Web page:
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The End of Class Warfare: An Examination of Income Disparity

  • Author(s): Roll, Richard
  • Talbott, John
  • et al.
Abstract

During the 1990s, the richest quintile of a country had an average income per capita approximately ten times that of the poorest quintile. We find that the poor of a country are better off relatively, and absolutely, when the country ranks higher in average income, union participation, taxation, government spending, education, and property rights. Under these same conditions, the wealthy of a country also have more absolute per capita income, just not a higher percentage relative to the poor.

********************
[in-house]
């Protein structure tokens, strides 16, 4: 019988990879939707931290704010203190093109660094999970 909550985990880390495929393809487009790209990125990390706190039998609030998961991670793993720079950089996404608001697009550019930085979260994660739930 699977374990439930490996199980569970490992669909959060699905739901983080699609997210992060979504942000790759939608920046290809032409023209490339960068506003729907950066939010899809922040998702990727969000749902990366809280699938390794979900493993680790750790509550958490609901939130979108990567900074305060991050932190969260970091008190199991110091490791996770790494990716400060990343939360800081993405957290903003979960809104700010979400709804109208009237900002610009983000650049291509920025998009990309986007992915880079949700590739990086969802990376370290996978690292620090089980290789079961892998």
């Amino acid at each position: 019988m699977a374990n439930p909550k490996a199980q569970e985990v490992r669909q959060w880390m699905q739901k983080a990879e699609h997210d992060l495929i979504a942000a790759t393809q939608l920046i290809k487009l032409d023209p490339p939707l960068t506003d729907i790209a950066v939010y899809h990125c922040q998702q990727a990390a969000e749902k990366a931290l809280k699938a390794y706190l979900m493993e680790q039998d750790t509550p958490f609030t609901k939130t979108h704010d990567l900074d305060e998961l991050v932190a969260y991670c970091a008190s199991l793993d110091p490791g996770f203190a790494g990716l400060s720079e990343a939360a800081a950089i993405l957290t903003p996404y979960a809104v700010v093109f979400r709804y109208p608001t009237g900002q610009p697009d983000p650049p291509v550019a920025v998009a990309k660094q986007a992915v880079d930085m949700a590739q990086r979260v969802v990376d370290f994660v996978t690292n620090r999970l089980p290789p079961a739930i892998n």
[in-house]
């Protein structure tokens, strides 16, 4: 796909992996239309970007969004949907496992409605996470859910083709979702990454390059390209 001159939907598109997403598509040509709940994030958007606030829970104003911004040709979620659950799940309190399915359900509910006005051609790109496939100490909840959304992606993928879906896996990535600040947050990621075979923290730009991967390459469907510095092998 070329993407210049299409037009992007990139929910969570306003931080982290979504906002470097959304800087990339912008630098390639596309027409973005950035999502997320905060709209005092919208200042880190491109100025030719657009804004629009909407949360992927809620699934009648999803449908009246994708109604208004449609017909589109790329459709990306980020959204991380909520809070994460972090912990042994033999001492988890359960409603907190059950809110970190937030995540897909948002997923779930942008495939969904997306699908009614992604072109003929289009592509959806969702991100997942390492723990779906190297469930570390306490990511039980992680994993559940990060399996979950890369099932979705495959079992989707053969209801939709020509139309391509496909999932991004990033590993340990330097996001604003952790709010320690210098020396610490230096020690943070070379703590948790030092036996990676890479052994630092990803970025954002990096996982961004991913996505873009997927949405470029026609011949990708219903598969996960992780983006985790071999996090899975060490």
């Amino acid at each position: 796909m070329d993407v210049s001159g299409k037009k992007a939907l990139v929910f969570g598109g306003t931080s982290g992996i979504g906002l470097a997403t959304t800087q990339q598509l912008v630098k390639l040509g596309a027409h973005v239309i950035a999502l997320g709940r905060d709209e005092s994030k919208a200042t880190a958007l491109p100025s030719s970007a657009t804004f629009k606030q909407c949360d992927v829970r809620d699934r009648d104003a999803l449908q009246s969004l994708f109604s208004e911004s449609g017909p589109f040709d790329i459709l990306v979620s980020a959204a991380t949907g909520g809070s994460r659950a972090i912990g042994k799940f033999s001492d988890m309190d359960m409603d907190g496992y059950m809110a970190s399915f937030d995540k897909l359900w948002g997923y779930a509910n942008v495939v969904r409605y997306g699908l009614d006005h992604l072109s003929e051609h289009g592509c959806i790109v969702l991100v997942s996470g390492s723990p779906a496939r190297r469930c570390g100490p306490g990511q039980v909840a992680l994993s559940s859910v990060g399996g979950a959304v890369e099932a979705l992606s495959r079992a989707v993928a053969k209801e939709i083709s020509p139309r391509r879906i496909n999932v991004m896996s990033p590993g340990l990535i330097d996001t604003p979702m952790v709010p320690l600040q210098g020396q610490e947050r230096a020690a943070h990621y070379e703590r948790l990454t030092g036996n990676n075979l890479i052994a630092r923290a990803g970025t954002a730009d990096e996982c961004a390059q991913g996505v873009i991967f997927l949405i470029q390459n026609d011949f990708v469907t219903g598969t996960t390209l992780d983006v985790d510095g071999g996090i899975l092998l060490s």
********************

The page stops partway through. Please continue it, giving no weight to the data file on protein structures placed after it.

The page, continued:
Countries with substantial black market activity, high levels of international trade (as a percentage of GDP), and former Spanish colonies have greater income disparity; these features also coincide with lower incomes for both rich and poor.

Key features of democracy such as political and voting rights, civil liberties and freedom of the press, while important for economic growth, are not independently associated with income inequality.

We find little empirical support for a tradeoff between a high level of prosperity and greater equality. Above a very low level of development, appropriate policies are associated with both higher average and more equal income.

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